( 2020-03-30 08:54:37 +0200 )edit

@Mike Kaganski: You surely understood:
When I designed what I talked of (sheet and dll) I didn't try to reverse-engineer Calc. I wanted to see the RAM representation of IEEE 754 'Double' numbers through an atomic microscope, and to be able to manipulate the atoms such numbers consist of. Calc, LibO Basic, and Pascal helped me to equip my laboratory (which you also may call my playground).

( 2020-03-30 11:21:35 +0200 )edit

( 2020-03-30 11:46:07 +0200 )edit

Don't worry. As I said "You surely understood."
In fact I should have addressed my previous comment to the OQer. I mainly wanted to make definitely clear to him what the offered tools were made for.

( 2020-03-30 12:13:14 +0200 )edit

@Lupp, thks for the bit / digit hint, i edited the question acc.

if you like to share your sheet, .dll and knowledge i'd appreciate that, if you do not want to make it publicly available just send by mail, you'll find my email in 'bugs',

i'm near the limit of my skills, thus i tried to find other people to recheck and help,

( 2020-03-30 18:15:47 +0200 )edit

@Mike, small hope you'll ever like what i do, coding and debugging is - at this time - a little above my limits, maybe later,

what i'm trying to do is: find weak points, and show them to the developers, not to blame LO or anyone, but to improve the project, imho that's neccessary, and sometimes it may help to satisfy your normal users expectations?

just an easy point, plenty of them would appreciate when a number would stay the same on formulate, save-load, and recalc. by F9, not ok for BO20, B25, B37, B40 and B56; and if 2^53-1 would be less than 2^53, less than 2^53+1 ... see: add. attachement at the end of the question, acc. to wikipedia i'd expect a granularity of 2, rather than ~10 ... and working differences and comparisions ... ???

( 2020-03-30 19:48:01 +0200 )edit

2^53-1 is inside the range that allows contiguous representation of all integers (using 53 bits of mantissa). 2^53 itself is of course technically representable in double, but is outside the 53 bit integer range.

LibreOffice allows to show the whole 53-bit integer range with exact precision. For any integral value outside that range, LibreOffice knows that that value might be a representation of another close integer, and uses usual 15-digit display; thus 2^53-1 shows precisely as 9007199254740991, while 2^53, which should be 9007199254740992, is shown rounded to 9007199254740990 (making strange impression of being smaller). Trying to subtract 2^53-1 from 2^53 will trigger approximate equality (and thus result in 0), while 2^53-2^52-(2^53-1)+2^52 will not trigger approximate equality, and give expected 1.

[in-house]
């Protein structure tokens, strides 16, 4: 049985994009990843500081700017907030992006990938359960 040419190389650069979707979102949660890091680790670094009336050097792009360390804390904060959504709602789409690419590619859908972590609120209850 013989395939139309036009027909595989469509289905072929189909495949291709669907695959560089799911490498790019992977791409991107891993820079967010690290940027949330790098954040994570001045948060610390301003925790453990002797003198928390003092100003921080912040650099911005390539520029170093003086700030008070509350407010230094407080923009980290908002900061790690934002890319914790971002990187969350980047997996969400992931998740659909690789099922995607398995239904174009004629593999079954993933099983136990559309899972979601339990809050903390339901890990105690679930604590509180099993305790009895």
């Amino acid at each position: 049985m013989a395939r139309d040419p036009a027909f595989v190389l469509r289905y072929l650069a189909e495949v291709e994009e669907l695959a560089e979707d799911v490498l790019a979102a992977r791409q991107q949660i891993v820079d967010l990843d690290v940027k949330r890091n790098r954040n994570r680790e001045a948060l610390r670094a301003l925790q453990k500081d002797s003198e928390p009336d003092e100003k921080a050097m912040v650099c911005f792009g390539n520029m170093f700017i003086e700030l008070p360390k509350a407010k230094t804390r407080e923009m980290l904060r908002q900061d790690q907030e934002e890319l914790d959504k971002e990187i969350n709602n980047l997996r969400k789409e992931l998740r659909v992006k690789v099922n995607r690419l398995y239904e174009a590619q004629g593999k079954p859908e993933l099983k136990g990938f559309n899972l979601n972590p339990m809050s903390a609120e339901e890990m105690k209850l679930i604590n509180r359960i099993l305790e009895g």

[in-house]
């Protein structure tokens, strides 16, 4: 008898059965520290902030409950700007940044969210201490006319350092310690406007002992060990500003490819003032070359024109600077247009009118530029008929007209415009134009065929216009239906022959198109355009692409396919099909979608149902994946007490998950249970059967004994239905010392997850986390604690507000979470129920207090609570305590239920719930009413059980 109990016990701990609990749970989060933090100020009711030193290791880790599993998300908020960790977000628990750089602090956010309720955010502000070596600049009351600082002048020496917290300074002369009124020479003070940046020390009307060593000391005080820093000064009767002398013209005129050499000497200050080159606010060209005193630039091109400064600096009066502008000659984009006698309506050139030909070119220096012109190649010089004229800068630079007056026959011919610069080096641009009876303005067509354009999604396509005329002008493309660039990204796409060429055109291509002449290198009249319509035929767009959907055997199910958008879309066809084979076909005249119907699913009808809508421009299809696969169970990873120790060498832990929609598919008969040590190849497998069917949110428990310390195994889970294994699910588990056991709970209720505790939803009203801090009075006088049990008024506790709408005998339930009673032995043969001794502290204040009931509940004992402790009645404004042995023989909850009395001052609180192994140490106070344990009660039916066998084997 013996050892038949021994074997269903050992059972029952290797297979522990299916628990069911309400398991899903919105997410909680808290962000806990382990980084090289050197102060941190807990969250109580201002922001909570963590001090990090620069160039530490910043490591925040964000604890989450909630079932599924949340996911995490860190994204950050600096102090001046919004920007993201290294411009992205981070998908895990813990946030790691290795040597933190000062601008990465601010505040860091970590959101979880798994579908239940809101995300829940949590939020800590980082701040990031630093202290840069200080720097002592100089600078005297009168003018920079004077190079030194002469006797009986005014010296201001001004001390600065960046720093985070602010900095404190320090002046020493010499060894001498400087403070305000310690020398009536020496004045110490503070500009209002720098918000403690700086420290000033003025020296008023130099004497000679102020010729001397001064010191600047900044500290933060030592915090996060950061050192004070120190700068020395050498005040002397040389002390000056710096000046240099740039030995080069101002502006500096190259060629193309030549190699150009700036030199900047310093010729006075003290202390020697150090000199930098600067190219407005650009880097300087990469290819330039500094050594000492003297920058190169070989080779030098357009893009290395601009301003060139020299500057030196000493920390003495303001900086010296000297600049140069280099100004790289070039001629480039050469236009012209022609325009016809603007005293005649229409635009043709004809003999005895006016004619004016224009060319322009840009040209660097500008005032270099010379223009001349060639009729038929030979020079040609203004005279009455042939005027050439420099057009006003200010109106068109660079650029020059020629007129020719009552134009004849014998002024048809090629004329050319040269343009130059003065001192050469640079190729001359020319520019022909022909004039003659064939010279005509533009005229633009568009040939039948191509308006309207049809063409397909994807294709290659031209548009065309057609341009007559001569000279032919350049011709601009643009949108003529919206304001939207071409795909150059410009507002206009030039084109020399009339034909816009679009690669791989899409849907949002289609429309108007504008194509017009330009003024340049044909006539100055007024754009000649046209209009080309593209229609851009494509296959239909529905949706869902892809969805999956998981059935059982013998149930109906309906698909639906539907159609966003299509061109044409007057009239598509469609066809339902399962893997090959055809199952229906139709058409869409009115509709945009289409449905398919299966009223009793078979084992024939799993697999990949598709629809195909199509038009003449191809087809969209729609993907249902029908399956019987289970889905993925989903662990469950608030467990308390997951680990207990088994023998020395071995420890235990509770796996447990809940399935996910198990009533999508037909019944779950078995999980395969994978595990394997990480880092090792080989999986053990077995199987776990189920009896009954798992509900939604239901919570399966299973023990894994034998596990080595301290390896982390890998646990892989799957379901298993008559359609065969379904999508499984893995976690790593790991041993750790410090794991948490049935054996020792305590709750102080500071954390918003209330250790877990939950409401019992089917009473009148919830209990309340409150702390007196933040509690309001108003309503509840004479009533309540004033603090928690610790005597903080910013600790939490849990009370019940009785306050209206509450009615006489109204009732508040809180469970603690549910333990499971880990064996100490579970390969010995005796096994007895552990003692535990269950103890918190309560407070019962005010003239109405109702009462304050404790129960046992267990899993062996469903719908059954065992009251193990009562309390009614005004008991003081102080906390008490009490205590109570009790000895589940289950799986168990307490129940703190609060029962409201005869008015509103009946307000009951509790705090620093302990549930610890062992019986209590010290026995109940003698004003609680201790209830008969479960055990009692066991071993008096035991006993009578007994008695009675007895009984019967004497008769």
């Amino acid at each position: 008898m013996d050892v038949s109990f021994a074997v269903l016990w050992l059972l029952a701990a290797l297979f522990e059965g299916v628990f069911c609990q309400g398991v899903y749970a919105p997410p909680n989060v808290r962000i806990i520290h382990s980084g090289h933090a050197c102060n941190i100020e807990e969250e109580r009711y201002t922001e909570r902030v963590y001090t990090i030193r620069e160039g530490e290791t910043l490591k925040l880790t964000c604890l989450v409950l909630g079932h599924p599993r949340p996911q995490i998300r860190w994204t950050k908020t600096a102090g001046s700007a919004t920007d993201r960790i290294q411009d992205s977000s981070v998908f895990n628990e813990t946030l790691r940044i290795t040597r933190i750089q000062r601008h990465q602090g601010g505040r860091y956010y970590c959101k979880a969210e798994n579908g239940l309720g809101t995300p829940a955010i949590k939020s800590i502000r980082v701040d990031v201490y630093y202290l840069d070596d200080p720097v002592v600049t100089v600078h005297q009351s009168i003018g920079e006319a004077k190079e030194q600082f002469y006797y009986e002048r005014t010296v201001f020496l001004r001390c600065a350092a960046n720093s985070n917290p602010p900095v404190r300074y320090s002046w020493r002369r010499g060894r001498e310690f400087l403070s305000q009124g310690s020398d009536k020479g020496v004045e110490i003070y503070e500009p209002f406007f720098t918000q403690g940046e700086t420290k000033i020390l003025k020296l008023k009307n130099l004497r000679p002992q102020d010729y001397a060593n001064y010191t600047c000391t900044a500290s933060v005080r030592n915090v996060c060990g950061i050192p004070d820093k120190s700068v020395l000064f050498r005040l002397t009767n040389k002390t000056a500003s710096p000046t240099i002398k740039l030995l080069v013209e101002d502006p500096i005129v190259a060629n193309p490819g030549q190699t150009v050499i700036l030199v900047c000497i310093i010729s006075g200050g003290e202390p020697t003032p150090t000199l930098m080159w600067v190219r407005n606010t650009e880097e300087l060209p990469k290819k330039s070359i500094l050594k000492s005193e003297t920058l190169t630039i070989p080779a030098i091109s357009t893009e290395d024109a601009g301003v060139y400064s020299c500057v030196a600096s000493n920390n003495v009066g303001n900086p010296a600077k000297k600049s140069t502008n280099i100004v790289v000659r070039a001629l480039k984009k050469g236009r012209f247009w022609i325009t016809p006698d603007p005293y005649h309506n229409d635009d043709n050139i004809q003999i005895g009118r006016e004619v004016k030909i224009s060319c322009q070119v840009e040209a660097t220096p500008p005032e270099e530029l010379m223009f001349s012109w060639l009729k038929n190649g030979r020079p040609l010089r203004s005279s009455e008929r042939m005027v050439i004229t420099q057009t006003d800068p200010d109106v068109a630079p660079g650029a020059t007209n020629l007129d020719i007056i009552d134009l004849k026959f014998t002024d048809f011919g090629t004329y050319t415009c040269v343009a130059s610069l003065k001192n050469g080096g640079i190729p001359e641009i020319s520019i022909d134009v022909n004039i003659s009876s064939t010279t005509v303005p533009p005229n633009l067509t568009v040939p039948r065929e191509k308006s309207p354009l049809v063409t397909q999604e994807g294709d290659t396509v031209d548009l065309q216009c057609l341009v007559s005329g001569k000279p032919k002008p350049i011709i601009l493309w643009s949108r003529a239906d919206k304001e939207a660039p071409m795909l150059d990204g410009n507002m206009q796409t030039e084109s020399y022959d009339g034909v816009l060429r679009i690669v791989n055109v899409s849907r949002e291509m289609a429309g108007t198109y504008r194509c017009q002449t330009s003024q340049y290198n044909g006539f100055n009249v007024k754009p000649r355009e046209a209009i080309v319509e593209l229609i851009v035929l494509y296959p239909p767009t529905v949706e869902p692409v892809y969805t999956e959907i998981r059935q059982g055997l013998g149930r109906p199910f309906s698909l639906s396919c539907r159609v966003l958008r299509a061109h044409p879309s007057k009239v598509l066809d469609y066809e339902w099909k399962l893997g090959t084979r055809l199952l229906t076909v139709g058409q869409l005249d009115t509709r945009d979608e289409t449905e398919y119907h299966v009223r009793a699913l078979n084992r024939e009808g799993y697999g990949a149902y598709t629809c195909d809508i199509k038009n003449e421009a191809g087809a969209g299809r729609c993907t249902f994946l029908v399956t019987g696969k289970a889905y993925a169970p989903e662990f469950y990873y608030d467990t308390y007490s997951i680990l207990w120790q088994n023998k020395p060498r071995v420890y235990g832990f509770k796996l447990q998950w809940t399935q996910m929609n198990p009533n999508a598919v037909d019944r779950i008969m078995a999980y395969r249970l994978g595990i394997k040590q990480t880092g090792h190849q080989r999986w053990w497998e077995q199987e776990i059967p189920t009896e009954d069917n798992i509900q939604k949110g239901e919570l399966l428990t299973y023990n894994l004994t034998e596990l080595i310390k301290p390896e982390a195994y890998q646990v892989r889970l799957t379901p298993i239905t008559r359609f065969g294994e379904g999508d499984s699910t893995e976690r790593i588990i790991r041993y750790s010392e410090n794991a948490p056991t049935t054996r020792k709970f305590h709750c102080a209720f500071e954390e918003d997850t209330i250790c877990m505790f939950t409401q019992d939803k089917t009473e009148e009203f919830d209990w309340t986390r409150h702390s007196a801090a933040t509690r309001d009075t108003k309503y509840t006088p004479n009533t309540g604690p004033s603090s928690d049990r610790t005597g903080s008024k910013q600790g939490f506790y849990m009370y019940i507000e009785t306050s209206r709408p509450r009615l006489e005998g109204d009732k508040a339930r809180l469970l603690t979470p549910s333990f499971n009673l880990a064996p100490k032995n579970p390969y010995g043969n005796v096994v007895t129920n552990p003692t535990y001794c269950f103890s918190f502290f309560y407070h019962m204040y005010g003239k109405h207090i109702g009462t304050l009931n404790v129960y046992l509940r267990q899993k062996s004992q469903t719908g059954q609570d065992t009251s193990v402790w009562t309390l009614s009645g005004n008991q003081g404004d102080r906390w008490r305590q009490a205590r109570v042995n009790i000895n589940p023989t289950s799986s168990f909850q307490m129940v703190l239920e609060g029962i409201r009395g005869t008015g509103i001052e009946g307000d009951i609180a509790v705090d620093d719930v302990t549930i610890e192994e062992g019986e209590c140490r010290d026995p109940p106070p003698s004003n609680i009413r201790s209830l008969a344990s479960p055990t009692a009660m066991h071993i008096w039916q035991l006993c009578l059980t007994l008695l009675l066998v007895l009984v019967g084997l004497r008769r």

All this is normal, and we need no help in knowing that. But if you find time for ...(more)

( 2020-03-30 20:02:58 +0200 )edit

Sort by » oldest newest most voted

You don't need extra complexity (sign/exponent parts) to see some interesting things related to specifics of LibreOffice display. You may use mantissa bits to construct useful values.

1. To get the fractional part of a double's mantissa (i.e., without implied 1), just use in BR13:

=SUMPRODUCT(M13:BL13;2^(COLUMN(M13)-COLUMN(M13:BL13)-1))

2. To view it alternatively (as if the mantissa is a whole number, thus not using any rounding):

=BR13*2^52

3. Interestingly, step 1 will show you "1" for your 52 1s, so you might compare the representation of the last bits with the true 1 using the number from step and

=2^52

Generally you need to realize that Calc only shows you 15 decimal digits of any floating point value (even if you use more decimals, like 20 in your spreadsheet; but it keeps all bits internally); it often (where makes sense) uses "approximate equality" when comparing/subtracting, because strict equality makes little sense. All that makes Calc UI inappropriate for study of IEEE 754 numbers.

more

i didn't yet get much more clue about these things, just some points to mention:

Calc only shows you 15 decimal digits of any floating point value

it shows 16 for e.g. 2^53-1,

I have the impression that calc loses more precision than 'necessary' by it's rounding because the last 5 to 7 bits of a float number are often not considered, that might irritate other users as well,

the error 'E' from my sheet showing 10,00000000000000 instead of 1,00000000000000 is real and it's old as @regina wrote in tdf#131312, is it too complicated to rework it in 12 years?

i tried similar in excel, looks as if it ommits less digits than calc for the result, doesn't show bug 'E', and fails the 'add. sheet' from my question more violently than calc, starts violating integer precision somewhere between 2^49 and 2^50,

( 2020-07-26 17:50:11 +0200 )edit